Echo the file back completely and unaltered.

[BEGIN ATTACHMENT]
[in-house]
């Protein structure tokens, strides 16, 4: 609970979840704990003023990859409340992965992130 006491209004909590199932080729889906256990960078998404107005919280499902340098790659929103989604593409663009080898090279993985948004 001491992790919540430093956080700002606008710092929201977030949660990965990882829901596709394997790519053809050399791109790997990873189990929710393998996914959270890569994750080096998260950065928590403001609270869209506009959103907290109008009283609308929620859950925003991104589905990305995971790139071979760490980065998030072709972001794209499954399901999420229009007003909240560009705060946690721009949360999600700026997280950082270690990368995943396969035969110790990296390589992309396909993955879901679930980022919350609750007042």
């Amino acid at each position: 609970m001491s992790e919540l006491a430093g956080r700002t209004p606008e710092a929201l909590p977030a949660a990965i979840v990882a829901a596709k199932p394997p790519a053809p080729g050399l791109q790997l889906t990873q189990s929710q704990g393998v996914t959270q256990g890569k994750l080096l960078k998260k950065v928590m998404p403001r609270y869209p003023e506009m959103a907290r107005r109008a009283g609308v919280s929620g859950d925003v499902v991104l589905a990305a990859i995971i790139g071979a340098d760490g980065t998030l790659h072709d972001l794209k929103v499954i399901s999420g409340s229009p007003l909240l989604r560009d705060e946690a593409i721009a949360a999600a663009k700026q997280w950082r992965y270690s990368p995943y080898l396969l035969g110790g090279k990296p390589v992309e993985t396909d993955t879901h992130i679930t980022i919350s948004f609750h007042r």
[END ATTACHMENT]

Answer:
[in-house]
């Protein structure tokens, strides 16, 4: 609970979840704990003023990859409340992965992130 006491209004909590199932080729889906256990960078998404107005919280499902340098790659929103989604593409663009080898090279993985948004 001491992790919540430093956080700002606008710092929201977030949660990965990882829901596709394997790519053809050399791109790997990873189990929710393998996914959270890569994750080096998260950065928590403001609270869209506009959103907290109008009283609308929620859950925003991104589905990305995971790139071979760490980065998030072709972001794209499954399901999420229009007003909240560009705060946690721009949360999600700026997280950082270690990368995943396969035969110790990296390589992309396909993955879901679930980022919350609750007042």
């Amino acid at each position: 609970m001491s992790e919540l006491a430093g956080r700002t209004p606008e710092a929201l909590p977030a949660a990965i979840v990882a829901a596709k199932p394997p790519a053809p080729g050399l791109q790997l889906t990873q189990s929710q704990g393998v996914t959270q256990g890569k994750l080096l960078k998260k950065v928590m998404p403001r609270y869209p003023e506009m959103a907290r107005r109008a009283g609308v919280s929620g859950d925003v499902v991104l589905a990305a990859i995971i790139g071979a340098d760490g980065t998030l790659h072709d972001l794209k929103v499954i399901s999420g409340s229009p007003l909240l989604r560009d705060e946690a593409i721009a949360a999600a663009k700026q997280w950082r992965y270690s990368p995943y080898l396969l035969g110790g090279k990296p390589v992309e993985t396909d993955t879901h992130i679930t980022i919350s948004f609750h007042r």